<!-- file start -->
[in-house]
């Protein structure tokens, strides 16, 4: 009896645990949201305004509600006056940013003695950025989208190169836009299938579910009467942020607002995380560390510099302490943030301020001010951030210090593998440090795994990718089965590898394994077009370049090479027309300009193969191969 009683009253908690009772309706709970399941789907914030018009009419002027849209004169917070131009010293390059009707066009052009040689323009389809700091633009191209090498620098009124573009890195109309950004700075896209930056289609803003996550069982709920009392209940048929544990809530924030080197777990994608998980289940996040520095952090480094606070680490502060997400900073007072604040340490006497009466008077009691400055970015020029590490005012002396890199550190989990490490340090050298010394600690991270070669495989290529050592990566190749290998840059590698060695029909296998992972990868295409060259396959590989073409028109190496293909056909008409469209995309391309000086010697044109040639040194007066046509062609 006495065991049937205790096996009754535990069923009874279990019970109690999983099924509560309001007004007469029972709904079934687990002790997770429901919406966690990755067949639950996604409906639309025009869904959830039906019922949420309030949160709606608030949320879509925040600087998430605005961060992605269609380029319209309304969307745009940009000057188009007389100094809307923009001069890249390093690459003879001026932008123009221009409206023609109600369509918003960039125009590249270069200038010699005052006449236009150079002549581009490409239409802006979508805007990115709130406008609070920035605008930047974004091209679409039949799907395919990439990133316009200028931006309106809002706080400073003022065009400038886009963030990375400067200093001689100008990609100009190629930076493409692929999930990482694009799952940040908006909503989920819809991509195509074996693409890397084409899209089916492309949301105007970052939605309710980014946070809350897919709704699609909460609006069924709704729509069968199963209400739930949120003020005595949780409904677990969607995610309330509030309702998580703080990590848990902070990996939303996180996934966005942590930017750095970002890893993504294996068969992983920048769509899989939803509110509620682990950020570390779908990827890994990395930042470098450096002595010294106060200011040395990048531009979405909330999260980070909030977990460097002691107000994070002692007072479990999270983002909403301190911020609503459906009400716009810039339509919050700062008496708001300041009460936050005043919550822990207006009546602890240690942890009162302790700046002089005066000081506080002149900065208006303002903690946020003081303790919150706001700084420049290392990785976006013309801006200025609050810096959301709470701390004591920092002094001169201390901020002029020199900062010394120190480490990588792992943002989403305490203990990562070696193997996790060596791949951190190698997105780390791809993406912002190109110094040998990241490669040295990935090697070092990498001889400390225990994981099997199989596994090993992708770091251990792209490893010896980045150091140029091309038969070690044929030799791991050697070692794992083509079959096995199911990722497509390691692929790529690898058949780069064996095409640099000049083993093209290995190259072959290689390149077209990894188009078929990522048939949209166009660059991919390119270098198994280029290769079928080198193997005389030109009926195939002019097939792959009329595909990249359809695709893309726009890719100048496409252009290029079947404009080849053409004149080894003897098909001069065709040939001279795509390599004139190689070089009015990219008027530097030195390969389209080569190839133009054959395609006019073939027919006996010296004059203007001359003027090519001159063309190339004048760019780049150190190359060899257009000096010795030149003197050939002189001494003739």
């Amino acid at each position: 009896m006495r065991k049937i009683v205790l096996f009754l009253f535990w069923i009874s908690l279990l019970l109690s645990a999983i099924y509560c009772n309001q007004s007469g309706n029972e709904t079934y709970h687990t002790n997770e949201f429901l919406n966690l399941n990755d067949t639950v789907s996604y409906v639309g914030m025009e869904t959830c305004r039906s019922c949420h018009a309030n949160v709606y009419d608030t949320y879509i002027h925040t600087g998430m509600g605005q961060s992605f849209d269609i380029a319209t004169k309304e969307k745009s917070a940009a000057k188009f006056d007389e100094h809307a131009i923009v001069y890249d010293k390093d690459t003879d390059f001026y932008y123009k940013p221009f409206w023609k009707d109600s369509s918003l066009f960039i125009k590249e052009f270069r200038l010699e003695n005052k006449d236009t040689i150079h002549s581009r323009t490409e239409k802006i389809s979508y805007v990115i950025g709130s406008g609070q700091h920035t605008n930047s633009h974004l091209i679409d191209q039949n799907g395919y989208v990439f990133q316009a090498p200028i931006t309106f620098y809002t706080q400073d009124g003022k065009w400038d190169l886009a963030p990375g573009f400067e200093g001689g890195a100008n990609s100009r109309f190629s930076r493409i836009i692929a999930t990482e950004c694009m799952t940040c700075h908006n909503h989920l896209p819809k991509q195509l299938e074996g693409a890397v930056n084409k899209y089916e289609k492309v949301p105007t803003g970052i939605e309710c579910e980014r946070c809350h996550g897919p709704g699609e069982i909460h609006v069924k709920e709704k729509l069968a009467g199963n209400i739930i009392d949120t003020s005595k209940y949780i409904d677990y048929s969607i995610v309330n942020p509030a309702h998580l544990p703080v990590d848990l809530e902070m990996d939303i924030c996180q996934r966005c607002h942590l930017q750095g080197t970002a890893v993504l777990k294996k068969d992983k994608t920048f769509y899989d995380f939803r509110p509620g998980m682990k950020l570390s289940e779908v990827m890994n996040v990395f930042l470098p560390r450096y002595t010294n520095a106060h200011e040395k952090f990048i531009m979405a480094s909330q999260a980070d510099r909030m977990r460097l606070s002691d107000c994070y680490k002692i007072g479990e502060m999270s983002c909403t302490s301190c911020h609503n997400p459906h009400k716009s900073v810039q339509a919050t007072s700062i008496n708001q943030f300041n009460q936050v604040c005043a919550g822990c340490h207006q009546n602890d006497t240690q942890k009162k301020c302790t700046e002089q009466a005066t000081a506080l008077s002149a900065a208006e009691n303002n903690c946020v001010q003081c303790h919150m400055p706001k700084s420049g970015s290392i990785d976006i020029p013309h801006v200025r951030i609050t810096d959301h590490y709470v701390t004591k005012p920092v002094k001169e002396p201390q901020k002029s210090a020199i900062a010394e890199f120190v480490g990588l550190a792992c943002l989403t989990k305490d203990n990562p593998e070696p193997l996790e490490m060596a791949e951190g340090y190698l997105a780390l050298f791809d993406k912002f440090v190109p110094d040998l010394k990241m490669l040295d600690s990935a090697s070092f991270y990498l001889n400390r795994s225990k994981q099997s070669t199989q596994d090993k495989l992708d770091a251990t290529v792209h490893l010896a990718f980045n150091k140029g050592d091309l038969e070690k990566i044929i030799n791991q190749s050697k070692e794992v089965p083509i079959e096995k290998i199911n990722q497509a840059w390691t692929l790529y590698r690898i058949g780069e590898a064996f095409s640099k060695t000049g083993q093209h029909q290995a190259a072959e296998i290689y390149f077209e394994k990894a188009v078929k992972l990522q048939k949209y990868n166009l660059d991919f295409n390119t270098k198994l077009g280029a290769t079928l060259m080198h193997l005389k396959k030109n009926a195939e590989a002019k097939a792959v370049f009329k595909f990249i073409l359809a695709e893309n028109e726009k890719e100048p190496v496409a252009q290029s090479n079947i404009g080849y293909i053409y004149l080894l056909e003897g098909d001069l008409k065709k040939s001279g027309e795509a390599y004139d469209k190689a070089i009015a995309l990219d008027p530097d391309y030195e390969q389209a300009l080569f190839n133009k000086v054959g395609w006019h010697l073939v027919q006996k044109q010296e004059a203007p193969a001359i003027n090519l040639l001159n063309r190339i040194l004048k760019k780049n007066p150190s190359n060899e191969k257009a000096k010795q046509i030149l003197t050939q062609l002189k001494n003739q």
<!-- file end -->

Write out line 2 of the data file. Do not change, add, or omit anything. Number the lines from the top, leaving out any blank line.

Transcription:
């Protein structure tokens, strides 16, 4: 009896645990949201305004509600006056940013003695950025989208190169836009299938579910009467942020607002995380560390510099302490943030301020001010951030210090593998440090795994990718089965590898394994077009370049090479027309300009193969191969 009683009253908690009772309706709970399941789907914030018009009419002027849209004169917070131009010293390059009707066009052009040689323009389809700091633009191209090498620098009124573009890195109309950004700075896209930056289609803003996550069982709920009392209940048929544990809530924030080197777990994608998980289940996040520095952090480094606070680490502060997400900073007072604040340490006497009466008077009691400055970015020029590490005012002396890199550190989990490490340090050298010394600690991270070669495989290529050592990566190749290998840059590698060695029909296998992972990868295409060259396959590989073409028109190496293909056909008409469209995309391309000086010697044109040639040194007066046509062609 006495065991049937205790096996009754535990069923009874279990019970109690999983099924509560309001007004007469029972709904079934687990002790997770429901919406966690990755067949639950996604409906639309025009869904959830039906019922949420309030949160709606608030949320879509925040600087998430605005961060992605269609380029319209309304969307745009940009000057188009007389100094809307923009001069890249390093690459003879001026932008123009221009409206023609109600369509918003960039125009590249270069200038010699005052006449236009150079002549581009490409239409802006979508805007990115709130406008609070920035605008930047974004091209679409039949799907395919990439990133316009200028931006309106809002706080400073003022065009400038886009963030990375400067200093001689100008990609100009190629930076493409692929999930990482694009799952940040908006909503989920819809991509195509074996693409890397084409899209089916492309949301105007970052939605309710980014946070809350897919709704699609909460609006069924709704729509069968199963209400739930949120003020005595949780409904677990969607995610309330509030309702998580703080990590848990902070990996939303996180996934966005942590930017750095970002890893993504294996068969992983920048769509899989939803509110509620682990950020570390779908990827890994990395930042470098450096002595010294106060200011040395990048531009979405909330999260980070909030977990460097002691107000994070002692007072479990999270983002909403301190911020609503459906009400716009810039339509919050700062008496708001300041009460936050005043919550822990207006009546602890240690942890009162302790700046002089005066000081506080002149900065208006303002903690946020003081303790919150706001700084420049290392990785976006013309801006200025609050810096959301709470701390004591920092002094001169201390901020002029020199900062010394120190480490990588792992943002989403305490203990990562070696193997996790060596791949951190190698997105780390791809993406912002190109110094040998990241490669040295990935090697070092990498001889400390225990994981099997199989596994090993992708770091251990792209490893010896980045150091140029091309038969070690044929030799791991050697070692794992083509079959096995199911990722497509390691692929790529690898058949780069064996095409640099000049083993093209290995190259072959290689390149077209990894188009078929990522048939949209166009660059991919390119270098198994280029290769079928080198193997005389030109009926195939002019097939792959009329595909990249359809695709893309726009890719100048496409252009290029079947404009080849053409004149080894003897098909001069065709040939001279795509390599004139190689070089009015990219008027530097030195390969389209080569190839133009054959395609006019073939027919006996010296004059203007001359003027090519001159063309190339004048760019780049150190190359060899257009000096010795030149003197050939002189001494003739």